DR: Currently I'm finishing my second set of Magic cards, some work on a new D&D book, and the next Elves book cover. I plan on releasing some downloadable content in the future and hopefully producing some Thrash til Death related product. Other than that I'll keep on pushing to become a better and artist. Hopefully everything good will just happen haha.

Thank you very much for your answers. It has been a pleasure.
No problem! Thanks for asking!

For more information about Dave Rapoza and a constantly updated portfolio please visit his website, Dave Rapoza.

© The artwork presented on this post is used with the permission of its author. All the artwork is copyrighted. Please do not use the images without the permission of the artist or owner.

Thursday, February 25, 2010

"Secrets of the Sands" by Leona Wisoker

"Secrets of the Sands"
Format: Paperback, 442 pages
Review copy received through the courtesy of the publisher, Mercury Retrograde Press

When Cafad Scratha was a child, someone murdered his entire family. People have questioned his sanity ever since. As the last Scratha, he's dedicated his life to catching the murderers. Now a desert lord, one of the mysterious elite of the southlands, he stands above every mundane political imperative and rule of courtesy--or so it seems until the king of the northlands tries to bring Scratha to heel. Scratha's bizarre reaction throws the independent southlands into chaos: he hands temporary control of his family lands over to the king, takes on an assumed name, and sneaks out of the city. The king sends Alyea, a young noblewoman, to hold the ceded prize: but while she understands kingdom politics, she's quickly out of her depth in the byzantine world of the southlands. What she thought was a quick ticket to power turns out to be a dangerous assignment that may well lead her to a literal dead end. Just as trapped is Idisio, the orphaned street-thief sent by a chance encounter into Scratha's service. As his new and throughly unstable master goes undercover, Idisio finds himself drawn into the mysterious world of the desert lords and their secrets. Idisio's growing comprehension of the world he's stepped into doesn't just change his beliefs; it leads him to an unsuspected truth about himself that will change his life forever.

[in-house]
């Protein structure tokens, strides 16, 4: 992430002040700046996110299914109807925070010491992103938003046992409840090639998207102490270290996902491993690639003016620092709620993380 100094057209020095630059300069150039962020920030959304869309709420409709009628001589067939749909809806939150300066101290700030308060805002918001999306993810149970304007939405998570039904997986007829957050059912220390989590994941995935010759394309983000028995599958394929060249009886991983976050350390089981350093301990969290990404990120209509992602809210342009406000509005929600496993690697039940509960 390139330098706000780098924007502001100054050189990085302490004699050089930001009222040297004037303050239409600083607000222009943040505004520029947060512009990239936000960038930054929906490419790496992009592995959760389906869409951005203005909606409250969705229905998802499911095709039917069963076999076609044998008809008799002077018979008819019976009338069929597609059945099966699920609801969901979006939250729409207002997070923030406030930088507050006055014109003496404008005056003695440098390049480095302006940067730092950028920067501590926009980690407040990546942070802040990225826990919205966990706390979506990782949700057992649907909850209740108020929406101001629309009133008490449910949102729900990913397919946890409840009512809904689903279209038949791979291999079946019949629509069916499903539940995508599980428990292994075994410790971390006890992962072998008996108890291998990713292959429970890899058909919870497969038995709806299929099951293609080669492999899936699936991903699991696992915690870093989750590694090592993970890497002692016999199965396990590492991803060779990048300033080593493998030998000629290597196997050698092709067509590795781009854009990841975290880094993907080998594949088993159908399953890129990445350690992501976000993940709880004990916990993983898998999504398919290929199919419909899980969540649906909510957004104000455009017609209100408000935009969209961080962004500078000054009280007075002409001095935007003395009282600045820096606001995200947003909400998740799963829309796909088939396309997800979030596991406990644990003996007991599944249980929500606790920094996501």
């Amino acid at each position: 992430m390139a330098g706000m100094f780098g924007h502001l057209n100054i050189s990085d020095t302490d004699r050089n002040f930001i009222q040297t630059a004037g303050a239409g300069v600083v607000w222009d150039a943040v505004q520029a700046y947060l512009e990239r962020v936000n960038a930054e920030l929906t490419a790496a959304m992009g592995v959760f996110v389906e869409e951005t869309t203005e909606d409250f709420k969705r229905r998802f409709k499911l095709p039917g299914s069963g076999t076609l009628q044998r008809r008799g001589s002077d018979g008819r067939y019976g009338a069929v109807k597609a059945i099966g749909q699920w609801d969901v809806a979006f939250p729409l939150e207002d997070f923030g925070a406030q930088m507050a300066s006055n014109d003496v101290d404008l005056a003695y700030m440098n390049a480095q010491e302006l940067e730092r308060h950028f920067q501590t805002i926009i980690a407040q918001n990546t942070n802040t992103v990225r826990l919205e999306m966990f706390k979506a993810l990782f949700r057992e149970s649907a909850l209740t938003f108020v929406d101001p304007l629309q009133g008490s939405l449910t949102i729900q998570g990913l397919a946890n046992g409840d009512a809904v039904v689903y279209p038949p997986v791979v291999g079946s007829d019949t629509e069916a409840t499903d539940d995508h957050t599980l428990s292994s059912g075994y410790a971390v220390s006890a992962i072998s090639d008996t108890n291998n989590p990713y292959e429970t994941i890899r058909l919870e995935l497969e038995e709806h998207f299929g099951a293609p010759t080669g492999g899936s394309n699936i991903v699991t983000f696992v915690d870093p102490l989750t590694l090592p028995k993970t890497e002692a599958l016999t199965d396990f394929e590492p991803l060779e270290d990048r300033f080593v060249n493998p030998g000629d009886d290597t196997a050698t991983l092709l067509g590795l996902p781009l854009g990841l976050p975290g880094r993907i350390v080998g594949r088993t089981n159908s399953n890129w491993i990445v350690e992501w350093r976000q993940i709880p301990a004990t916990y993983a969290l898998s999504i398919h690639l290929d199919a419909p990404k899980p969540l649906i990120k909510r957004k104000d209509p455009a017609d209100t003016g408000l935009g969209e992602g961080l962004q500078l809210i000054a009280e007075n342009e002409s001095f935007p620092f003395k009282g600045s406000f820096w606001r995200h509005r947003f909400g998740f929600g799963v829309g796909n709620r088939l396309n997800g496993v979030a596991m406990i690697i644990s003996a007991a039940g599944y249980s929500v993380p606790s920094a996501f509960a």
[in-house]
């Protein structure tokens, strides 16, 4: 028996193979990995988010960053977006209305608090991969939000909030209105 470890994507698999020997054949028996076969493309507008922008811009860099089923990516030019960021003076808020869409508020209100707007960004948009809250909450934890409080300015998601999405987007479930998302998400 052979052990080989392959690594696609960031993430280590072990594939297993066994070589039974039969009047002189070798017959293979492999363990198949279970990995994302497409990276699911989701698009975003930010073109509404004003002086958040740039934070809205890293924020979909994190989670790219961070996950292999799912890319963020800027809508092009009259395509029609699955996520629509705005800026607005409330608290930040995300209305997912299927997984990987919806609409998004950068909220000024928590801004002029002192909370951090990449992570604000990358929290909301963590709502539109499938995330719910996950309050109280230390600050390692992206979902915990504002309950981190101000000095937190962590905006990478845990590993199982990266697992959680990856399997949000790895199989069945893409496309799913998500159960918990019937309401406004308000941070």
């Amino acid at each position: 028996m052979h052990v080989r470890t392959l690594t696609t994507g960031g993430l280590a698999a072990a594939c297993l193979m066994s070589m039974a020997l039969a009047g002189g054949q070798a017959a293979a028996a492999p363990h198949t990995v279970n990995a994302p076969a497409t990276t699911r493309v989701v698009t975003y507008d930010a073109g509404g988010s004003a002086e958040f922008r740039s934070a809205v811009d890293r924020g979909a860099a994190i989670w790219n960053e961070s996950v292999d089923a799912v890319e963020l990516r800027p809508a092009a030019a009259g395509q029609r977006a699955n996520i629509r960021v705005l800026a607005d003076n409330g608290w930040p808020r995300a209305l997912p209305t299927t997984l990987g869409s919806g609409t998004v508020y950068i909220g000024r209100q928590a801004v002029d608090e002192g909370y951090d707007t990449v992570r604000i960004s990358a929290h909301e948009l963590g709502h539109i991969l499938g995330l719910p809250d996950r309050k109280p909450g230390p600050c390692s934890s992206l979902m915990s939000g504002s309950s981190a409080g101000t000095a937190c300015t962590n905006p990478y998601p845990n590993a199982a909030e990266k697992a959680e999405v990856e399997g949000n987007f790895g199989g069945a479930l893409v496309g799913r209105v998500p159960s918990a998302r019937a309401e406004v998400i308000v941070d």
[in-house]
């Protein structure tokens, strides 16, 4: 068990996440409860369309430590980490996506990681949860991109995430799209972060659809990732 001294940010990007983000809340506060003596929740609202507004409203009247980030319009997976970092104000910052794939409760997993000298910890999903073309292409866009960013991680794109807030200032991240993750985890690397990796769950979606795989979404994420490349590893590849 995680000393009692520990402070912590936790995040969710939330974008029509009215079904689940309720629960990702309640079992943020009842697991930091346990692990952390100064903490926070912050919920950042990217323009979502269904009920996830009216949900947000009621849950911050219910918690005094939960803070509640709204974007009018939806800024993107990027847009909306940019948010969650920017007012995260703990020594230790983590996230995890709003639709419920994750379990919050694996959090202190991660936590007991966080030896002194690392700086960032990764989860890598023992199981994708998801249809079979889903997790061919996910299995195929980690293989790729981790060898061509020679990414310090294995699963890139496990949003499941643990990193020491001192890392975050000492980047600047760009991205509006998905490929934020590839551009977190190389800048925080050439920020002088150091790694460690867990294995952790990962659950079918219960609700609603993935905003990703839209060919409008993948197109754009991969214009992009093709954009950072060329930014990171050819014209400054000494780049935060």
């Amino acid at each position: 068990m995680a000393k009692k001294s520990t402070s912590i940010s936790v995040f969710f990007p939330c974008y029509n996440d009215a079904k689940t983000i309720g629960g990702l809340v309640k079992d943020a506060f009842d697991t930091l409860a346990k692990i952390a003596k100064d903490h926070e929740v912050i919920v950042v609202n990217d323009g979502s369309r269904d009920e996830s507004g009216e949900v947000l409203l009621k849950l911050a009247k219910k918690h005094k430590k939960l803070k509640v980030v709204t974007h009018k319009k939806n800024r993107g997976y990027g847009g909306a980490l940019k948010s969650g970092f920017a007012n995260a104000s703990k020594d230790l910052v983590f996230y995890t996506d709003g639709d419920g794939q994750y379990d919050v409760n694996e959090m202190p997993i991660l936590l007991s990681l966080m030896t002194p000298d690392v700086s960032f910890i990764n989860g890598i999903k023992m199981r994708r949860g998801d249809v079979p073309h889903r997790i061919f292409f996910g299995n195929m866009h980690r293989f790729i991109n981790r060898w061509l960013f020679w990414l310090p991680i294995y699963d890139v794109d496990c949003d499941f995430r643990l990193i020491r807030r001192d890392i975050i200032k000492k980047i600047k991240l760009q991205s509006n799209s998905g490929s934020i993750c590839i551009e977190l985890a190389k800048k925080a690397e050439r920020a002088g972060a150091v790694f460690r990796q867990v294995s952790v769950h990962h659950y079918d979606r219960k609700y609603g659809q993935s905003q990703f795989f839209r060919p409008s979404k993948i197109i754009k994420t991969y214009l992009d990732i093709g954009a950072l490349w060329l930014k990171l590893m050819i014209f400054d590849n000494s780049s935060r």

Mercury Retrograde Press is a small and young publishing house and among its 2010 titles there is also the debut novel of Leona Wisoker, “Secrets of the Sands”, the first book in the “Children of the Desert” series.